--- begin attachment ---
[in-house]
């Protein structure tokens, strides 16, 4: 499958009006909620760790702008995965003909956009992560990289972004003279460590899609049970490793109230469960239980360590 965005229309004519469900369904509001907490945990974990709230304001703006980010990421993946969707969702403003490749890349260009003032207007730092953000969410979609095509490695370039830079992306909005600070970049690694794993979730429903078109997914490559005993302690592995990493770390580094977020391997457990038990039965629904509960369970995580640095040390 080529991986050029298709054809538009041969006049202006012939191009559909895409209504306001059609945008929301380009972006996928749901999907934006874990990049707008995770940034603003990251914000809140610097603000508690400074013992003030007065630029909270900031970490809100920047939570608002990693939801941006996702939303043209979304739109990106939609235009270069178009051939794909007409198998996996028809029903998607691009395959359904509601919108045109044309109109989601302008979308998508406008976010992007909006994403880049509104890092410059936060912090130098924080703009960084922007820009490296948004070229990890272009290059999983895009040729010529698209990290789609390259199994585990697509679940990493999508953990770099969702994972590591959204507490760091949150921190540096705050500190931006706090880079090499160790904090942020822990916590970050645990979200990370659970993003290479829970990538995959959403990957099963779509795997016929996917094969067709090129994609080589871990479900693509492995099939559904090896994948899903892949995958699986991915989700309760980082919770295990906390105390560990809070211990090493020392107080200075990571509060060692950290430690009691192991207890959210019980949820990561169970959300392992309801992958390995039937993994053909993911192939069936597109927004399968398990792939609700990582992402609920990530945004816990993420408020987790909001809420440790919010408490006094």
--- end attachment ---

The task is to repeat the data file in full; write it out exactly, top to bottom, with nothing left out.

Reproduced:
[in-house]
């Protein structure tokens, strides 16, 4: 499958009006909620760790702008995965003909956009992560990289972004003279460590899609049970490793109230469960239980360590 965005229309004519469900369904509001907490945990974990709230304001703006980010990421993946969707969702403003490749890349260009003032207007730092953000969410979609095509490695370039830079992306909005600070970049690694794993979730429903078109997914490559005993302690592995990493770390580094977020391997457990038990039965629904509960369970995580640095040390 080529991986050029298709054809538009041969006049202006012939191009559909895409209504306001059609945008929301380009972006996928749901999907934006874990990049707008995770940034603003990251914000809140610097603000508690400074013992003030007065630029909270900031970490809100920047939570608002990693939801941006996702939303043209979304739109990106939609235009270069178009051939794909007409198998996996028809029903998607691009395959359904509601919108045109044309109109989601302008979308998508406008976010992007909006994403880049509104890092410059936060912090130098924080703009960084922007820009490296948004070229990890272009290059999983895009040729010529698209990290789609390259199994585990697509679940990493999508953990770099969702994972590591959204507490760091949150921190540096705050500190931006706090880079090499160790904090942020822990916590970050645990979200990370659970993003290479829970990538995959959403990957099963779509795997016929996917094969067709090129994609080589871990479900693509492995099939559904090896994948899903892949995958699986991915989700309760980082919770295990906390105390560990809070211990090493020392107080200075990571509060060692950290430690009691192991207890959210019980949820990561169970959300392992309801992958390995039937993994053909993911192939069936597109927004399968398990792939609700990582992402609920990530945004816990993420408020987790909001809420440790919010408490006094």